How an old G.N. was Powered with a Morris Engine with Excellent Results.

HOWE VER much motorcars may progress and become standardised, there will always be a certain class of enthusiasts who want to build something of their own. I am not thinking at the moment of the idealists who wish to design unique and wonderful vehicles in the style they think will be the fashion twenty years hence, but of the more practical and usually rather hard up motorists who want to have the greatest possible amusement at the least possible cost, and do not mind doing some work to get it.

Such a one was the constructor of the vehicle about to be described. The number of G.N. enthusiasts is still large, in spite of the fairly long time since they were last made, and being one of them, it seemed natural to use a G.N. chassis as the basis of the proposed car, especially as he happened to have one at the time. The power unit was a Morris Cowley engine of fairly ancient vintage, but considerable power, and as the result is still in action a description may be of interest to some of our readers.

The good roadholding and handling of the G.N. chassis and the reliability of the Morris engine are well known, and the pair makes a lively and amusing vehicle, and the fact that the engine bearers are just the correct width for the chassis is a great initial advantage. The first thing to do is to remove

the body complete, and forget it. For the job to be satisfactory a new body is essential. This is not as bad as it sounds. If the engine has been acquired avec gearbox, as is most likely, remove this and forget it too !

As old Cowley engines can often be picked up for a very small sum this should not cause any heartburning. Better still, sell it if you can ! Remove the flywheel (don’t forget this, however), take out the three pins which drive the Morris ‘clutch, and turn the rear flange of the flywheel down flush to give a flat disc. Take the four pins out of the G.N. flywheel and fit them in the Morris flywheel in exactly the same relative positions. Those not in a position to do this work themselves will not find it expensive to get it done locally. The flywheel naturally requires a big lathe to handle it well, but all the other work of this conversion can be managed easily on a 3i inch Drummond. If the engine is the older type it will have a dry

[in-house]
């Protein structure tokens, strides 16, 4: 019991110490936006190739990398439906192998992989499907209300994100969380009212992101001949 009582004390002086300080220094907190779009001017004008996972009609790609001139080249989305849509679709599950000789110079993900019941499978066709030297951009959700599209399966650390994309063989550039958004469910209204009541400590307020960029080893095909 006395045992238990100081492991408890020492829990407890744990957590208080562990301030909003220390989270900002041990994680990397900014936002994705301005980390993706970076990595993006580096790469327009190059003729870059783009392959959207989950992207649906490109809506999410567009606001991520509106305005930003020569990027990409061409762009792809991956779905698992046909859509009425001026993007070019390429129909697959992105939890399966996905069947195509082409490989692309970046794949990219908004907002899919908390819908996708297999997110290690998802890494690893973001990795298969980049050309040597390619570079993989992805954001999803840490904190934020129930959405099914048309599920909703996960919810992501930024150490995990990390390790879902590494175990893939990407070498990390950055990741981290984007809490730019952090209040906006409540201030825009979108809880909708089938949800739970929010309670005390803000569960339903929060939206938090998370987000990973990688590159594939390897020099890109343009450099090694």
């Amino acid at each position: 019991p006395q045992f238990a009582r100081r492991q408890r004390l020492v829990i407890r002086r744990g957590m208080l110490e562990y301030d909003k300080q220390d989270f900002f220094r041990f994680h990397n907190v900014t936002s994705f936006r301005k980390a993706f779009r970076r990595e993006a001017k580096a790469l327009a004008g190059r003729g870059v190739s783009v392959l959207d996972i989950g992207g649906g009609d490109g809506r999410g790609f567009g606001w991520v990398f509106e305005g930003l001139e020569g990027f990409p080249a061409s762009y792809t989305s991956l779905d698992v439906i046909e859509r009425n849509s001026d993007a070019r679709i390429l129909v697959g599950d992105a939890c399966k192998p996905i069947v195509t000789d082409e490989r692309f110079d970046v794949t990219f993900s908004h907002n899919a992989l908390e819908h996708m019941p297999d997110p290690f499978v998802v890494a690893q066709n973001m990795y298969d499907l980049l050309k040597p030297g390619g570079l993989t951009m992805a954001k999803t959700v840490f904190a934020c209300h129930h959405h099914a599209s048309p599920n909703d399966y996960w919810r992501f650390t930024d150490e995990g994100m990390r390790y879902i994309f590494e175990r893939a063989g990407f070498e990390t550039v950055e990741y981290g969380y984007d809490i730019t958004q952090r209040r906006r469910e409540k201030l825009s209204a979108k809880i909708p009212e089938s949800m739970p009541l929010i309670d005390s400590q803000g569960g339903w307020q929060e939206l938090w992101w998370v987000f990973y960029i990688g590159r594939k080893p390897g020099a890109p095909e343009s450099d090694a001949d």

clutch. If later it will have an off feed to the clutch department which must be stopped up. Refit the flywheel and wire the retaining bolts.

The G.N. clutch will now fit straight on to the engine. The fibre brushes which take the drive from the pins will probably require renewing. The fibre blocks used on a Morgan clutch withdrawal do well for this. They are thicker and wear longer. Longer iron rivets will of course, be required. Drop the engine on to the chassis, when all cross shafts, etc., have been removed. In actual practice it is simpler to take the chassis, less front axle, and thread it over the engine ; then lift the lot on to suitable blocks. The sump should be removed, and the engine position settled so that the starting handle boss comes close to the front chassis number. In the centre of this drill a hole large enough for the starting handle shaft. Cut this shaft off to such a length that when the handle is refitted it will clear the track rod. It must be made detachable for sump removal, by means of a set screw or similar device. At least a 5/16 inch bolt, preferably larger, should be used, or starting will shear it. See that


the handle is fitted in correct relative position to the compression strokes, or swinging will be difficult. Having settled the position of the engine and centred it in the chassis, the holes can be marked and drilled

inch. The bolts should pass right through the chassis, and through hard wood blocks made a tight fit in the channel. The steering box will now lie between the front an,d rear engine bearers. The column can be raked further by a suitable wedge between the box and chassis. The front axle can then be reapplied to the chassis. Stronger front springs are advisable. This is most cheaply managed by fitting an extra leaf between each of the exist